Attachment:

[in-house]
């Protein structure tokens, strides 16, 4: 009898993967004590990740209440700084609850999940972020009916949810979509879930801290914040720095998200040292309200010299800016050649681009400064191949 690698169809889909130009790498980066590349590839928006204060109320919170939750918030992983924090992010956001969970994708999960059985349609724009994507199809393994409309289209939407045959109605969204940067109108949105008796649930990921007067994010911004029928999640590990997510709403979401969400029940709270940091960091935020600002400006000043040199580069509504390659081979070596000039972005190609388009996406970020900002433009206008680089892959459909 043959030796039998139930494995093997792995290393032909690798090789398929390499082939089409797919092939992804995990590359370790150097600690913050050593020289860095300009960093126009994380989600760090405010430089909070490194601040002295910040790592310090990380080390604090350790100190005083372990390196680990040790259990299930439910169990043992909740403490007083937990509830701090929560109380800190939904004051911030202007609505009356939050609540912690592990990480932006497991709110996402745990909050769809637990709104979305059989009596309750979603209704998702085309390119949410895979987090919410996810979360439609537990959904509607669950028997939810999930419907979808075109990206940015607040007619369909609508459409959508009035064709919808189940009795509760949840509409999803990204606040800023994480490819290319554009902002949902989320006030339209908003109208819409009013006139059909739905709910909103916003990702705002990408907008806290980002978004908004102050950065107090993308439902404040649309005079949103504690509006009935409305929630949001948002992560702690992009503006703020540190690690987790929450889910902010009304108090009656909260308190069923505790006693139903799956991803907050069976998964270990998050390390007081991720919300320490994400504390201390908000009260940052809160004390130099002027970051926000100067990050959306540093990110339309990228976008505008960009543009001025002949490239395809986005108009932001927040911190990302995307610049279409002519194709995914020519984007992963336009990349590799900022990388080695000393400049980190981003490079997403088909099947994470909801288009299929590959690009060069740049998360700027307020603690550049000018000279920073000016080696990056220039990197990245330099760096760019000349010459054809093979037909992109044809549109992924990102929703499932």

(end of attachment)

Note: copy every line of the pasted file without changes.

[in-house]
């Protein structure tokens, strides 16, 4: 009898993967004590990740209440700084609850999940972020009916949810979509879930801290914040720095998200040292309200010299800016050649681009400064191949 690698169809889909130009790498980066590349590839928006204060109320919170939750918030992983924090992010956001969970994708999960059985349609724009994507199809393994409309289209939407045959109605969204940067109108949105008796649930990921007067994010911004029928999640590990997510709403979401969400029940709270940091960091935020600002400006000043040199580069509504390659081979070596000039972005190609388009996406970020900002433009206008680089892959459909 043959030796039998139930494995093997792995290393032909690798090789398929390499082939089409797919092939992804995990590359370790150097600690913050050593020289860095300009960093126009994380989600760090405010430089909070490194601040002295910040790592310090990380080390604090350790100190005083372990390196680990040790259990299930439910169990043992909740403490007083937990509830701090929560109380800190939904004051911030202007609505009356939050609540912690592990990480932006497991709110996402745990909050769809637990709104979305059989009596309750979603209704998702085309390119949410895979987090919410996810979360439609537990959904509607669950028997939810999930419907979808075109990206940015607040007619369909609508459409959508009035064709919808189940009795509760949840509409999803990204606040800023994480490819290319554009902002949902989320006030339209908003109208819409009013006139059909739905709910909103916003990702705002990408907008806290980002978004908004102050950065107090993308439902404040649309005079949103504690509006009935409305929630949001948002992560702690992009503006703020540190690690987790929450889910902010009304108090009656909260308190069923505790006693139903799956991803907050069976998964270990998050390390007081991720919300320490994400504390201390908000009260940052809160004390130099002027970051926000100067990050959306540093990110339309990228976008505008960009543009001025002949490239395809986005108009932001927040911190990302995307610049279409002519194709995914020519984007992963336009990349590799900022990388080695000393400049980190981003490079997403088909099947994470909801288009299929590959690009060069740049998360700027307020603690550049000018000279920073000016080696990056220039990197990245330099760096760019000349010459054809093979037909992109044809549109992924990102929703499932």